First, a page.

Epson V600 Tutorial – Scanning Photo Prints



A short tutorial on what I have found is the best way to scan your photo prints using an Epson V600 flatbed scanner.

Music: https://www.youtube.com/watch?v=gdJWZxPW45c&t=212s

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41 thoughts on “Epson V600 Tutorial – Scanning Photo Prints

  • January 21, 2019 at 08:28
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    Looking for tips on using the v600 to scan a mountain of very old B&W photos & what fixes are available upon scanning?

  • January 21, 2019 at 08:28
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    Great video, but I followed exactly your steps, and only 1 of my 2 or 4 images on the bed are getting scanned, the last one I selected , what I am doing wrong ? thanks

  • January 21, 2019 at 08:28
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    Really nice tutorial. Is it pretty much the same with negatives and slides?? Also, can a photo be made from a scan of a negative or slide?
    Love the groovy music too.

  • January 21, 2019 at 08:28
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    I suggest that you select one or more of your marquees and experiment with Color Restoration. I believe that your prints are old and faded. Color restoration does a very good job if you are doing lots of prints. If you just have one print which MUST be carefully restored, then perhaps saving the color corrections for post processing in Photoshop or whatever may suit you better but if you want very much better results on lots of photos without so much time spent, the Color Restoration selector is great. I've already done about 5500 old color and B/W negatives and am now starting a heap of prints for which I do not have negatives. Prints fade more than negatives but I had lots of negatives which needed color restoration.

  • January 21, 2019 at 08:28
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    Wow – this is SO helpful. I have had my scanner for a couple of years now and haven't really used it to scan photos like I need to because I didn't know what settings were best. I had even called Epson once and the support person hadn't a clue. This is the first clear instruction I've seen to help me navigate through this!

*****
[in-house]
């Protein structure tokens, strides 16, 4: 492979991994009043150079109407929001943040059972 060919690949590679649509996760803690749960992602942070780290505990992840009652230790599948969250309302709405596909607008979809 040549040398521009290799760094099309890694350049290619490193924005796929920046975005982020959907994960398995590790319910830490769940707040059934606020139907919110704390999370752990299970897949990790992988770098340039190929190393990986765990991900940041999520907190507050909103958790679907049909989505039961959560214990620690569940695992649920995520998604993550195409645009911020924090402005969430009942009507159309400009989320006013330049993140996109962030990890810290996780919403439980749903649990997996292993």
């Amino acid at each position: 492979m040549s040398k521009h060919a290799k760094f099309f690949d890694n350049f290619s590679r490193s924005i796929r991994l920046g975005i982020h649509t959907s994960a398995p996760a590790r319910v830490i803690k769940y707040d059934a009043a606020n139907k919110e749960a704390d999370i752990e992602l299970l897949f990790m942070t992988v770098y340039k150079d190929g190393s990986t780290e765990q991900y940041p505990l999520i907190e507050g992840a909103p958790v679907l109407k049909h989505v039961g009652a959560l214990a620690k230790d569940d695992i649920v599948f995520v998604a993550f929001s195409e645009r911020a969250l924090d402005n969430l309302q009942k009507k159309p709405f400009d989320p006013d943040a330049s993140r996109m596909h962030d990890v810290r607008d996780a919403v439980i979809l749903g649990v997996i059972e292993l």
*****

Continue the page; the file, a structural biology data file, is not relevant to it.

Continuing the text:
• January 21, 2019 at 08:28
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    I'm not sure if this has been mentioned before but the scan of four images doesn't need manual "marqueeing" Clicking the thumbnails tab next to the Normal tab that you were on shows the images autocropped so you don't need to do it yourself. I'm new at this so I may be wrong but just trying to help.

  • January 21, 2019 at 08:28
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    Thanks David, this is exactly what I was looking for. Great job on this video too, you have a really good instructional style!

  • January 21, 2019 at 08:28
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    If you want to do some post editing like in Photoshop Elements or something, I'd suggest scanning them to TIFF files and then converting to JPG after the editing. TIFFs don't have the compression loss that JPG has.

  • January 21, 2019 at 08:28
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    Nice video – I have ~5000 photos to scan (all sizes). Was thinking of this scanner or the CanoScan 9000F. Then i found the Epson FastFoto 640. What would you recommend for a project like mine? Thanks –

  • January 21, 2019 at 08:28
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    Great video, as someone has already said, much better than the manual. One question – you say in the video that you managed to scan the 4 photos into 4 separate files. I think you did this by clicking a button on the bottom, putting marquees around each photo and then clicking on "all". No matter how many times I do this I get all my pictures in one file. I would be very grateful if you could tell me if I am missing something?

  • January 21, 2019 at 08:28
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    Thank you so much for this. I have a ton of photos that I want to digitize and this is the first tutorial that I found that gives practical advice on how to do multiple images. Very well done!

  • January 21, 2019 at 08:28
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    Unsharp Mask: it's a digital technique to sharpen the edges of images and make them look crisper. Think of pixels as a square – if you have a diagonal line that separates a black area from a white area – the scanner software will interpret (interpolate) the pixels between the fields as a "grey" (it averages the information is sees in that pixel – so if 50% of the image in that pixel is black, and 50% is white – the scanner interprets it as "grey" – the lower the DPI – the more you will see this!) – making your edges look fuzzy. Unsharp mask tries to prevent this from happening – making your images crisp! Good video!!

  • January 21, 2019 at 08:28
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    Thanks David,
    At the risk of being a pest, I have one last question, after which I should be well on my way to scanning our 400 family negatives, Oh Boy!
    Question: When I scan a strip of 35mm negatives each image on the strip is displayed partly in one frame and partly in the next frame over. This happens regardless of where I place the negs in the neg holder. hmm.

    Sincere thanks again David.
    Nostology

  • January 21, 2019 at 08:28
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    Will my 35mm negatives be 35mm pictures when I save them to my computer? How can I set their size to say…5 x 7? Thank you.

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